One of the most concerning aspects of the terms of service is that it bars anyone under the age of 18 from utilizing the platform. However, the app uses what appear to be minors in advertisements, transferred minors’ profiles from Musical.ly, and clearly allows minors on to their trending page. The app is also marketed towards kids and marks the app as “12+” in the app store. Tik Tok claims to care about the safety of children but is very blatantly aware of their presence on the app.
Tik Tok as a company is riddled with data scandals. In May of 2018, an investigation found that there were almost no privacy features on the app, allowing users’ personal information to be stolen. A great deal of the information stolen was from elementary school children. This was concerning because, at the time in Hong Kong, Tik Tok was not to be used by anyone under 16 years of age. Tik Tok claimed that they worked to remove underaged children from the app, but after this investigation, The South China Morning Post (SCMP) used the app’s flagging feature and reported three children users. SCMP had “not received any feedback or seen the accounts terminated” a week later. In July of 2018, China’s government took Tik Tok off the internet completely. When the app came back: it contained new age restrictions and censorship policies. China’s censorship is one of the most extensive ones in the world. Typically, companies are wary to store data in China because storing data there gives the government exceptionally easy data mining capabilities. However, Tik Tok’s company is under close surveillance by the Chinese government. Musical.ly was bought by Tik Tok’s parent company, Bytedance, in 2017. The fact that the two apps share a parent company means that both companies have been incredibly quiet about government interference, and the fact that they store and process user data in, “United States of America, Singapore, Japan or to China.” This data vulnerability is deeply worrisome and should ward off users of the app.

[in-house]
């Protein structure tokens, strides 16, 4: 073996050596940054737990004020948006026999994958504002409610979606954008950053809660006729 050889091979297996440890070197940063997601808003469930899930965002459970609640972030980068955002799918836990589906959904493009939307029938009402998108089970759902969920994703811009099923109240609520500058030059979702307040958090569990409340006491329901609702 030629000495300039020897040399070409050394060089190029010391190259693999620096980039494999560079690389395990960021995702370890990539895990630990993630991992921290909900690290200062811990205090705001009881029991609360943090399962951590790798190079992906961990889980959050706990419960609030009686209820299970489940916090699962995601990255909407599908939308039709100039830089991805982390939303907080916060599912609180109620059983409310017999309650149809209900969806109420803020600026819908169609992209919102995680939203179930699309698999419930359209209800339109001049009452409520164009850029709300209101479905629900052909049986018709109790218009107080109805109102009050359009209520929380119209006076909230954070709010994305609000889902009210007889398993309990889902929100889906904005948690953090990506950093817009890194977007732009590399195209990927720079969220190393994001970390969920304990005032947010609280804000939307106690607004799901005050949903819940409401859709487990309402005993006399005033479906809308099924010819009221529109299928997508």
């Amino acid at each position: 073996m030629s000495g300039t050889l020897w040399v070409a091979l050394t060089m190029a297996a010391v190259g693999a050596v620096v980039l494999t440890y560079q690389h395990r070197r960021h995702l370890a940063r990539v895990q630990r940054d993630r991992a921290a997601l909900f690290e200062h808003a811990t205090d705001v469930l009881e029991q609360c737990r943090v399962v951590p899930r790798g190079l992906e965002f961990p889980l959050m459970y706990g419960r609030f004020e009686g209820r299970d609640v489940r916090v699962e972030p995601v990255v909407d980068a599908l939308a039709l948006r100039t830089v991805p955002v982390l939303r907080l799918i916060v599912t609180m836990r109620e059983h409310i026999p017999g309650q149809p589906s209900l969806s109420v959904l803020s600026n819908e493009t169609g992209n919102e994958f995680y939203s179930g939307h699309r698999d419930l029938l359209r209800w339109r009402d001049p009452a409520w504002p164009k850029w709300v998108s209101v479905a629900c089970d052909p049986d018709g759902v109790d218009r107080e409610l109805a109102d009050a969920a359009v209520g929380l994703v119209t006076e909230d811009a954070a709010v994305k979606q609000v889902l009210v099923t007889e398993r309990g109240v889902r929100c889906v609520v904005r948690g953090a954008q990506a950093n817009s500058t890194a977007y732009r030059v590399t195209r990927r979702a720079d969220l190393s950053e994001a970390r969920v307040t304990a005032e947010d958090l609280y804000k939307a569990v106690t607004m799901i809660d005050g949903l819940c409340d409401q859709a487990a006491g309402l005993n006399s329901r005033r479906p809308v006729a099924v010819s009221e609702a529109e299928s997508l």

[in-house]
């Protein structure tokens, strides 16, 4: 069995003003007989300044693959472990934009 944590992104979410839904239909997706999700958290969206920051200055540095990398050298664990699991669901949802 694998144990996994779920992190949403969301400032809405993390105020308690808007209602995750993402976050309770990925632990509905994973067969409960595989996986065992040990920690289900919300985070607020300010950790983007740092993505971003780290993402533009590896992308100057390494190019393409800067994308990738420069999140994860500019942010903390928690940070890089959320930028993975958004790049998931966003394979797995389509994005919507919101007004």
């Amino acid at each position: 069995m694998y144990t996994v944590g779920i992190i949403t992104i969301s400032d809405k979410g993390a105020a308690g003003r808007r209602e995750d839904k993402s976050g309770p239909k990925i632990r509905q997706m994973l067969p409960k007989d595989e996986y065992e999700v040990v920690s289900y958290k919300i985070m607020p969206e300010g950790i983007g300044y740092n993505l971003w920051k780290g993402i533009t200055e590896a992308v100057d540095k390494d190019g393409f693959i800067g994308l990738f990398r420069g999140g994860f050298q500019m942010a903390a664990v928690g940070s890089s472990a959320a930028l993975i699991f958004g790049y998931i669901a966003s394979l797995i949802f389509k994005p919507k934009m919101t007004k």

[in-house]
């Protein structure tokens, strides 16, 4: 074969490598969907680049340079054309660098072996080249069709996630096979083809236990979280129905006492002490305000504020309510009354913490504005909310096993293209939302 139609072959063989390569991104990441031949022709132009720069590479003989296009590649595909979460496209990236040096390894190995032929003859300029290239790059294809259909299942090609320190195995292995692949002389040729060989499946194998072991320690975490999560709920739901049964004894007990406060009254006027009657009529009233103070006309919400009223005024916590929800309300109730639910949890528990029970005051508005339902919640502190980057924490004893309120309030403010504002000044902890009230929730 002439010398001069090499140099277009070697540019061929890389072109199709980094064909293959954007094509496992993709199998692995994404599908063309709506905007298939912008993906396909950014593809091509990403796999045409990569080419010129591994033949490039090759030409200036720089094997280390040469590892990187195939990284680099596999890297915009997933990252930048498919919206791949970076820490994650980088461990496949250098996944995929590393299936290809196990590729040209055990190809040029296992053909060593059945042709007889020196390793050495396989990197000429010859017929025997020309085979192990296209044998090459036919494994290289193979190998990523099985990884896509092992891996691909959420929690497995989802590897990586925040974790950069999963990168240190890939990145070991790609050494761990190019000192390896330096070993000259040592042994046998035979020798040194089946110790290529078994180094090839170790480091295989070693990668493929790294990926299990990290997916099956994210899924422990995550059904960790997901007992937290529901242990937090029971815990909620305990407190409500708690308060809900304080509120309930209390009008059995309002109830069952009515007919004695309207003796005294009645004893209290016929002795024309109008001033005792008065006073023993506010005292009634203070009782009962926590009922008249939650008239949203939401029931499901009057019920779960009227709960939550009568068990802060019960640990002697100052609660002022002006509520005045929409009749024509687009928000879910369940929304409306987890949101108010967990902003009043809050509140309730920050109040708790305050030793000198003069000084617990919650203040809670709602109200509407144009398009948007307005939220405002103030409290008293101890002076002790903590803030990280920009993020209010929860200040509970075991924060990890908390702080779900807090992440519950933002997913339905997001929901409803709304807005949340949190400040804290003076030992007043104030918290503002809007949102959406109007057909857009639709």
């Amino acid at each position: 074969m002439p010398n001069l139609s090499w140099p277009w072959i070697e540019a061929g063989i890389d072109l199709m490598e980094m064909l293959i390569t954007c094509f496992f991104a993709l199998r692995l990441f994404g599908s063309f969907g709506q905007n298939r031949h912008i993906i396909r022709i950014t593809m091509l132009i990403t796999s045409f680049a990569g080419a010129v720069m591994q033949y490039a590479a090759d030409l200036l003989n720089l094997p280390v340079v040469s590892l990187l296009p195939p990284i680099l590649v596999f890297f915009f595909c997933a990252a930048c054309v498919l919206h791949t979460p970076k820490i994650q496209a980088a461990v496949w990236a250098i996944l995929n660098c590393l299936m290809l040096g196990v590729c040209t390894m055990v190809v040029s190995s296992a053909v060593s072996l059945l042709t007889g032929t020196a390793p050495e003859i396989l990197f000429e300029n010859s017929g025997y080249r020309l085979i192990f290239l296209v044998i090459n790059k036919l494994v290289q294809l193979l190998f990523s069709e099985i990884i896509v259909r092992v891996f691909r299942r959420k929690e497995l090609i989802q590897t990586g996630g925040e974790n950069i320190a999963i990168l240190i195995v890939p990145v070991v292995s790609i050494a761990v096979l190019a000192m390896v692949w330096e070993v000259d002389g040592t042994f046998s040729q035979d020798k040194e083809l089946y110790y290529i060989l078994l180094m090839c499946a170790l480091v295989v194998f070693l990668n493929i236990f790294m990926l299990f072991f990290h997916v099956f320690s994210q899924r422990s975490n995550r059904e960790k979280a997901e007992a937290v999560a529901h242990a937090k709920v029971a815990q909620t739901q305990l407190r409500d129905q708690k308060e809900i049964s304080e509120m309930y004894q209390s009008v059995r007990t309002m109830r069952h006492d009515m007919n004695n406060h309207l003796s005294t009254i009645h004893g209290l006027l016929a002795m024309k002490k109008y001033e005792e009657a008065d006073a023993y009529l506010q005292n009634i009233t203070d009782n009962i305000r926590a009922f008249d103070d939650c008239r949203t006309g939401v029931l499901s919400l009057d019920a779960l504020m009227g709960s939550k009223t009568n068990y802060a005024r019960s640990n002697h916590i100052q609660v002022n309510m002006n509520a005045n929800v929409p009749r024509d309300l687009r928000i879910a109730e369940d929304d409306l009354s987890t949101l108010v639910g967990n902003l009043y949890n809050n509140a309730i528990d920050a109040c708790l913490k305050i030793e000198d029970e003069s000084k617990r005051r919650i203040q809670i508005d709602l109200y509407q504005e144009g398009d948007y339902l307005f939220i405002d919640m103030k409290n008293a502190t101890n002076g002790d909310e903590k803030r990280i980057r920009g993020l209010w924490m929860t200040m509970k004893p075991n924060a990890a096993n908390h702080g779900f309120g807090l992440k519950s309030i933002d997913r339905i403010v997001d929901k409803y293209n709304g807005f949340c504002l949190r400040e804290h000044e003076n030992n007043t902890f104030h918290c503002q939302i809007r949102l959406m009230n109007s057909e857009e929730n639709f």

Comedian, actor, and YouTuber Cody Ko posted a video to YouTube on October 17th, trying out the Tik Tok app, but what followed for him sheds a sliver of light onto Tik Tok’s capabilities as a company and their access to private information. Ko posted a video where he recreated different six second Tik Toks videos for his 1.6 million subscribers on YouTube. After this video was posted, many fans of his started to notice that clips of him were being used in ads on FaceBook. In response to the use of his face in ads, Ko posted a video on October 30th titled, “Tik Tok is trolling me”, wherein he explained that his account and videos were completely private. This means that the company had to deliberately access his account, as it would be against YouTube’s terms of service for Tik Tok to take Ko’s photo from his video, and use it in an ad. Tik Tok then took his private Tik Toks and repurposed them his for promotional reasons. Ko pointed out that what Tik Tok is doing is technically legal as they reserve the right to basically adapt and use anything you make on the app for promotions, as well to give said content to third parties for similar reasons. Cody Ko’s story exemplifies Tik Tok’s unchecked and alarming authority, Ko noted people should be more careful using the app going forward.
Tik Tok is leaving many users in the dark about the company’s policies, past, and practices, by deliberately making information difficult to access and navigate. They’re hiding disturbing power abuses, ignoring their own community guidelines, and offering personal information to third parties and the Chinese government. While Tik Tok’s popularity only continues to grow in the west, users should take extreme caution with what they post. These videos could resurface for any purpose at any time, anywhere in the world.